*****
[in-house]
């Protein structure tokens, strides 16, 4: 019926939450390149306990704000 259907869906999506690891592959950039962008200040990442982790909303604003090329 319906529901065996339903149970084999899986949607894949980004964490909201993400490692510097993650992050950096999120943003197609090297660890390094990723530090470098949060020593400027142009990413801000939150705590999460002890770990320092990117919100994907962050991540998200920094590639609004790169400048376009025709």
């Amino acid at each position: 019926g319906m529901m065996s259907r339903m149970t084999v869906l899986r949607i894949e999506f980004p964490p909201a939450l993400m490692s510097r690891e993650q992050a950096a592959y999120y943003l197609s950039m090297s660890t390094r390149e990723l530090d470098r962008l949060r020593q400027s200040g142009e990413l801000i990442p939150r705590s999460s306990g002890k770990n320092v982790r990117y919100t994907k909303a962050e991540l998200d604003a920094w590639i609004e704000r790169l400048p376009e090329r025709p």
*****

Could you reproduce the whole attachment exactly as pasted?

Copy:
[in-house]
């Protein structure tokens, strides 16, 4: 019926939450390149306990704000 259907869906999506690891592959950039962008200040990442982790909303604003090329 319906529901065996339903149970084999899986949607894949980004964490909201993400490692510097993650992050950096999120943003197609090297660890390094990723530090470098949060020593400027142009990413801000939150705590999460002890770990320092990117919100994907962050991540998200920094590639609004790169400048376009025709």
């Amino acid at each position: 019926g319906m529901m065996s259907r339903m149970t084999v869906l899986r949607i894949e999506f980004p964490p909201a939450l993400m490692s510097r690891e993650q992050a950096a592959y999120y943003l197609s950039m090297s660890t390094r390149e990723l530090d470098r962008l949060r020593q400027s200040g142009e990413l801000i990442p939150r705590s999460s306990g002890k770990n320092v982790r990117y919100t994907k909303a962050e991540l998200d604003a920094w590639i609004e704000r790169l400048p376009e090329r025709p």